G8 Retreat on Climate Change
G8 Retreat on Climate Change
LONDON - A new leaked document on the current stage of negotiations on the G8 position on climate change shows a further retreat from consensus on many fronts.
This is the second time a draft agreement has been leaked from talks of the Group of Eight of the world's leading industrialized nations (Britain, Canada, France, Germany, Italy, Japan, United States, plus Russia). The earlier draft leaked last month itself showed agreements of only a weak and general nature.
In the new draft, the very first line is contentious. The opening words "Our world is warming" have been placed in parentheses, indicating there is no consensus on that portion of the text. Here the draft has been clearly prepared by the British government, and the dispute is believed to arise from U.S. objections.
The first paragraph includes the following also placed in parentheses: "The statement issued by the science academies in June 2005 said that there is now 'strong evidence that significant global warming is occurring' and that 'this warming has already led to changes in the Earth's climate'. We know that the increase is due in part to human activity."
The brackets around the above text indicate that there is no consensus among the G8 countries that any significant climate change is taking place that may be linked to human activity.
"The new text also does not mention anything about how much money is to be spent," Catherine Pearce from Friends of the Earth told IPS. "The earlier text had acknowledged that money will have to be spent on certain developments, with the amount marked as 'x'. But there is no reference to money in here."
Particularly worrying in the next text is a reference to "zero-carbon" nuclear power, Pearce said. "And there are no targets, no timetables, no new commitments."
The leaked document entitled 'Gleneagles Plan of Action', dated Jun. 14, is indicative of extensive disputes over climate change. Barely three weeks before the G8 summit, environmentalists see little hope of a substantive new agreement.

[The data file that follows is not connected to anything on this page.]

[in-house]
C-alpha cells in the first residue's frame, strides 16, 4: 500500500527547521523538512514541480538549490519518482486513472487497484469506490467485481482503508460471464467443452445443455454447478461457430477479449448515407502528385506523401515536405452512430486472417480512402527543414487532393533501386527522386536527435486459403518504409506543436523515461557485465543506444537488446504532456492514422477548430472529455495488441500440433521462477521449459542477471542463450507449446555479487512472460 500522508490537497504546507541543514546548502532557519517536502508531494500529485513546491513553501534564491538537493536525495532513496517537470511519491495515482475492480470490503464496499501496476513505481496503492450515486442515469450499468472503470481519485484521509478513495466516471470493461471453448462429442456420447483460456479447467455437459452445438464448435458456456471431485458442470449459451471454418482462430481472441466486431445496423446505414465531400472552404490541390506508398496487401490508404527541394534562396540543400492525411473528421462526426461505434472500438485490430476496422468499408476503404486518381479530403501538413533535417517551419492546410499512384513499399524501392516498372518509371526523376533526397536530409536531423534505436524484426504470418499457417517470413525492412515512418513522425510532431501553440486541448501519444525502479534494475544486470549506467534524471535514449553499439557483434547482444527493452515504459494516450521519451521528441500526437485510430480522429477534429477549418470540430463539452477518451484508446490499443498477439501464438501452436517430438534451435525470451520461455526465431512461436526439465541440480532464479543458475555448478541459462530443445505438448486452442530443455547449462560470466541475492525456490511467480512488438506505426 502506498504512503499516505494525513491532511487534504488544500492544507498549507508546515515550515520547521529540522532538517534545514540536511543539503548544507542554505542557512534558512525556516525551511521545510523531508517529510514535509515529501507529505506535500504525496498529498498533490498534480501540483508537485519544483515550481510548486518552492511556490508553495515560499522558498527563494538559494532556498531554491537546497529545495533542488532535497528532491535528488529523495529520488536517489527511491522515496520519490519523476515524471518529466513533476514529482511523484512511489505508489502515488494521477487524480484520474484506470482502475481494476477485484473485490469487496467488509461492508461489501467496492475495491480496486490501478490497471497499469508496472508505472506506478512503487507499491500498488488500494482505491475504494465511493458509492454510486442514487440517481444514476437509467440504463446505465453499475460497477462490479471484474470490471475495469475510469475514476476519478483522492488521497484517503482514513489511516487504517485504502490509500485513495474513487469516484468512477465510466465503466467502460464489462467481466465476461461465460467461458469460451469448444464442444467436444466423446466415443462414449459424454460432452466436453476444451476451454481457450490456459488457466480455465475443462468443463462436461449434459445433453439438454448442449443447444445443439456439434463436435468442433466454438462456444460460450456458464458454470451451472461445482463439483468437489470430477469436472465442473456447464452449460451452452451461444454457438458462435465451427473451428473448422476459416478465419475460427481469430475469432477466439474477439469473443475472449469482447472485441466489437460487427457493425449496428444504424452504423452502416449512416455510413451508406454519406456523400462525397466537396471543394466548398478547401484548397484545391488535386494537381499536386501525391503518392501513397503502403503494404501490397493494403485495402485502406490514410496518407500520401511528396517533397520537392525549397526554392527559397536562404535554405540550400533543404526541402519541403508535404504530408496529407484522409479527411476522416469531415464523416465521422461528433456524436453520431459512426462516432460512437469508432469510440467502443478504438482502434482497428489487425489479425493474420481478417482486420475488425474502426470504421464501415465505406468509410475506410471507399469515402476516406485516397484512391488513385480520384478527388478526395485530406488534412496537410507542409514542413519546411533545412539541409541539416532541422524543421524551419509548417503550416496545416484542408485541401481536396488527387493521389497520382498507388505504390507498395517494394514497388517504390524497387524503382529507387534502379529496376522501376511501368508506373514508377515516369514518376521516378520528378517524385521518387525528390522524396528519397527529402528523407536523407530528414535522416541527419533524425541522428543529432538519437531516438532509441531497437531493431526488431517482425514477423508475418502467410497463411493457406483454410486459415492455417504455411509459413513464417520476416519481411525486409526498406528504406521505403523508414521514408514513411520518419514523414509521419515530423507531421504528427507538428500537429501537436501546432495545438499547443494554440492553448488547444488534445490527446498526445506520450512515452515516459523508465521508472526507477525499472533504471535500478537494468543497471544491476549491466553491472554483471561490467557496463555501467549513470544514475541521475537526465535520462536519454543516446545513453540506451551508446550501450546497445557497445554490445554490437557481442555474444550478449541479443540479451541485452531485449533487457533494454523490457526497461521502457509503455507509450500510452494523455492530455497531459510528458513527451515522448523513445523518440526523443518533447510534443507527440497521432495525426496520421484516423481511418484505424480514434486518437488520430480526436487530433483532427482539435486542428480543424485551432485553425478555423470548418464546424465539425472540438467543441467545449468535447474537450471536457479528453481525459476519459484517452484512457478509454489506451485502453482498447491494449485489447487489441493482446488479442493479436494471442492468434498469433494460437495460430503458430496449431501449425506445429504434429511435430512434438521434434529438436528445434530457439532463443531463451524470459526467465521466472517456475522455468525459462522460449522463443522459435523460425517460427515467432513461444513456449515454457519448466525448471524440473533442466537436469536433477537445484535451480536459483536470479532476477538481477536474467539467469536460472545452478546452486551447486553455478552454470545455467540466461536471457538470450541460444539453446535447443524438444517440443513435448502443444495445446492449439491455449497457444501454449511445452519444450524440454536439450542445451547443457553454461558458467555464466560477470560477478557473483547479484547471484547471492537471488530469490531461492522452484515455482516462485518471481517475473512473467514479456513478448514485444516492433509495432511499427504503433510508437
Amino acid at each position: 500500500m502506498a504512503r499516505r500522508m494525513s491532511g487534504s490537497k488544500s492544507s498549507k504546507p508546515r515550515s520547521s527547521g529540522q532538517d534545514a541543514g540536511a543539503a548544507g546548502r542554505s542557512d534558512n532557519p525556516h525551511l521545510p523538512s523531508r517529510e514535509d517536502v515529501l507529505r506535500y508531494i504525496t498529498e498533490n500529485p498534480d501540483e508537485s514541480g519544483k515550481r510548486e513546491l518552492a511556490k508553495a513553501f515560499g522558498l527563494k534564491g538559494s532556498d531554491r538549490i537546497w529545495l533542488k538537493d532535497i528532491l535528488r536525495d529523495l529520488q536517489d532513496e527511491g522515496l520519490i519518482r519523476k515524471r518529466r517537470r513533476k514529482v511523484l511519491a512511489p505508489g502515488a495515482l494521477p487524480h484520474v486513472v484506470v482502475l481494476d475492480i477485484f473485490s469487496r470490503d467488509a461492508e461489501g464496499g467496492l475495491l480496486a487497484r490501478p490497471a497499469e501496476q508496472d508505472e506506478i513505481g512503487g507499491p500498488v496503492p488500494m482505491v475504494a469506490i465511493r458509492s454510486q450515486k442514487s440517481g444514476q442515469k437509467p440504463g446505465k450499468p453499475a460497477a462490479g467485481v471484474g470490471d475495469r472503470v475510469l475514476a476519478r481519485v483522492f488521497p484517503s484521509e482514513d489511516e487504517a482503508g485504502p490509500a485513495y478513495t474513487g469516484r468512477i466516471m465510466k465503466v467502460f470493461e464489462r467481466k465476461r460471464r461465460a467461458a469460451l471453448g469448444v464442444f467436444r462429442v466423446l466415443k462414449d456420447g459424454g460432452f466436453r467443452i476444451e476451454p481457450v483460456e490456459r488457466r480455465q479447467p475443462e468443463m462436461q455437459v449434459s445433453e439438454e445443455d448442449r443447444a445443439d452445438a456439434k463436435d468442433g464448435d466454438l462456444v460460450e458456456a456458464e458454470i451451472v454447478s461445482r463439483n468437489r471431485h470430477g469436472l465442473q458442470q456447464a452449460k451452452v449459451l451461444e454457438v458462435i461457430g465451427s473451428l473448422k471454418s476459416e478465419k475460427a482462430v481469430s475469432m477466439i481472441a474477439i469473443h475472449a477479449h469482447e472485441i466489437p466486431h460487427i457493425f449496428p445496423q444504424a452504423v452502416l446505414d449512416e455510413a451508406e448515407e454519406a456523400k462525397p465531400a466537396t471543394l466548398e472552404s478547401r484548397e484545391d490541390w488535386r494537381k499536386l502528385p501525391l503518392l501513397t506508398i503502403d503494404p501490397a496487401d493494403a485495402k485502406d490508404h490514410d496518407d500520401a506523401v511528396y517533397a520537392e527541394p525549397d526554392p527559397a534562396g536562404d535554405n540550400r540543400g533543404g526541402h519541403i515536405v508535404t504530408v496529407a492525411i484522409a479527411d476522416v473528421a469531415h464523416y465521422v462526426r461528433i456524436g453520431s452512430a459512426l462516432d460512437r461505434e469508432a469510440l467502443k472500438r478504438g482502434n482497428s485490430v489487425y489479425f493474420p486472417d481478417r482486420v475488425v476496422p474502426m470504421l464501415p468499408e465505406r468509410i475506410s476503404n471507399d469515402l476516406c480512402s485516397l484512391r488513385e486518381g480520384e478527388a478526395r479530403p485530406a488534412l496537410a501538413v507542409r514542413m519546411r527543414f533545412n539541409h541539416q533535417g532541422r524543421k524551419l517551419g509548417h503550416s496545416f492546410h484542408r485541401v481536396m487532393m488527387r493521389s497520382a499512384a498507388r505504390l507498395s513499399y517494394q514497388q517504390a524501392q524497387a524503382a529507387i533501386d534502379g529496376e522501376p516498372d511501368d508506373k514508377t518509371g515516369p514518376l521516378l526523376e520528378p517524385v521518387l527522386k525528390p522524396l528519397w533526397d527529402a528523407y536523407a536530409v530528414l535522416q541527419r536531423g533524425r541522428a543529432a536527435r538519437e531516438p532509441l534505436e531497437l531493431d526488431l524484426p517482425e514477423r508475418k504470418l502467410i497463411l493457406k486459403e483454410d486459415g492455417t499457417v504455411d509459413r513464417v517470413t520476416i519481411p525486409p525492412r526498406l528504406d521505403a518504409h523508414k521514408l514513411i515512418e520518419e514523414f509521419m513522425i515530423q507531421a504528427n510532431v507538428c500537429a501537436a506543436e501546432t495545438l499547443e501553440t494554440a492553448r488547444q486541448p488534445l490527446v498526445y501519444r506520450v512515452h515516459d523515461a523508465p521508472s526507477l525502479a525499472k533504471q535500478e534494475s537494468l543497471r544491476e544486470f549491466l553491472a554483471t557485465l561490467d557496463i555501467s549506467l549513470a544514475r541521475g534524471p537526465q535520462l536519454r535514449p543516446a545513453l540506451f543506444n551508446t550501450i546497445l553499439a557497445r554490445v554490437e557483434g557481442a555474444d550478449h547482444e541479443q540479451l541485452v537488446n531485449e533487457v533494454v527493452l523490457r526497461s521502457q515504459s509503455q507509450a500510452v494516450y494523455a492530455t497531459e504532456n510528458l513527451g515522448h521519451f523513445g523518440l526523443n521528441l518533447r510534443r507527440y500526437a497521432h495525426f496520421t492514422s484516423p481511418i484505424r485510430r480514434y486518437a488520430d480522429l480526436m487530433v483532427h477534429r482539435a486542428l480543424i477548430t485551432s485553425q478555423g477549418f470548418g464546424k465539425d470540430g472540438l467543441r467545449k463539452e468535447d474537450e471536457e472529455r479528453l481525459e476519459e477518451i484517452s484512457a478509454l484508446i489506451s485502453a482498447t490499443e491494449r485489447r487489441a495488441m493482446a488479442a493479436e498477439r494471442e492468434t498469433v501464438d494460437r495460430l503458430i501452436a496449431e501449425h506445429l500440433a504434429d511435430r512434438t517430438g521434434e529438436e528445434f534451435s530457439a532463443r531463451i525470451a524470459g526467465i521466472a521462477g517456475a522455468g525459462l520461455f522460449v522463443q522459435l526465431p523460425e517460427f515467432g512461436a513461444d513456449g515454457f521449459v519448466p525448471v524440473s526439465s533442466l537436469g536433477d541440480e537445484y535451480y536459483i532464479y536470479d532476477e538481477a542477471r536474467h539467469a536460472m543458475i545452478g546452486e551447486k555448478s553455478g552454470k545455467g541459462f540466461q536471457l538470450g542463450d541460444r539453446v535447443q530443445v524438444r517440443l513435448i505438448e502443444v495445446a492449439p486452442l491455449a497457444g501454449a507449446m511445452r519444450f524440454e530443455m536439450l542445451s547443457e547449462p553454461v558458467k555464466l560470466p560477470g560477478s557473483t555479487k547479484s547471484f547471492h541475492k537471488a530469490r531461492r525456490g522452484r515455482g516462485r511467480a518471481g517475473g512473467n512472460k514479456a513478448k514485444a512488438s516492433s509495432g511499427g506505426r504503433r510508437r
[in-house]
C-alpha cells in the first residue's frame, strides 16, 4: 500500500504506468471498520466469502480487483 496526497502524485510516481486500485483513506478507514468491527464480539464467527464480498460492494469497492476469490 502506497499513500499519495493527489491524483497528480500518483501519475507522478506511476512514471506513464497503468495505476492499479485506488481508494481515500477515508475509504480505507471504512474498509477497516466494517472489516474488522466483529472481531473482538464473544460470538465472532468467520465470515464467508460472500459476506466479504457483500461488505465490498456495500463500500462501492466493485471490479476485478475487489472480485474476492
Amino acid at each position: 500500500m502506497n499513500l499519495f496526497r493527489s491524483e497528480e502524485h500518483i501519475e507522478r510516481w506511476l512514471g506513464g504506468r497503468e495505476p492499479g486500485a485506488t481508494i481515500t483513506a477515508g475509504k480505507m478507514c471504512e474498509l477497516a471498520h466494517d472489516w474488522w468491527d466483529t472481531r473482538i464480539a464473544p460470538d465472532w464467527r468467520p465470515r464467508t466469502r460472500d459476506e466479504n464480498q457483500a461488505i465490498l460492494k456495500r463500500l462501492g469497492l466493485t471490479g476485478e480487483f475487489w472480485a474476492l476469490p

"Any suggestion that G8's visit to Scotland would produce anything meaningful on tackling climate change is rapidly evaporating," Friends of the Earth Scotland's chief executive Duncan McLaren, said in a statement. "The first draft of this document was bad, this update is even worse. G8 countries represent just 13 percent of the world's population, but account for 45 percent of greenhouse gas emissions."
There seems to be no dispute around general statements such as an agreement to "act with resolve and urgency now to meet our shared and multiple objectives of reducing greenhouse gas emissions, improving the global environment, enhancing energy security and cutting air pollution in conjunction with our vigorous efforts to reduce poverty.'
But then the parentheses indicating a lack of agreement appears around the following: "The world's developed countries have a responsibility to show leadership."
Nor is there agreement on the following in the draft text: "While there will always be some uncertainty, inertia in the climate system means we cannot afford to postpone action if we are to manage the risk of major irreversible change."
Friends of the Earth's demands for the G8 include:
Agreement on the compelling scientific evidence showing that climate change is already happening and that urgent action is now required to substantially reduce emissions.
An agreement by G8 nations for specific, substantial and timetabled cuts in their domestic emissions of greenhouse gases.
Nations must take radical action at home in order to reduce the impacts of climate change, including a change in consumption patterns and a meaningful switch to the use of renewable sustainable energy sources.
G8 nations must stop promoting fossil fuel extraction in developing nations through international financial institutions such as the World Bank and export credit agencies.
G8 governments should immediately phase in public finance for sustainable clean energy. Friends of the Earth declined to comment on the source of the document. But government officials acknowledged that the leaked draft was genuine, though not final.
(c) 2005 Copyright IPS - Inter Press Service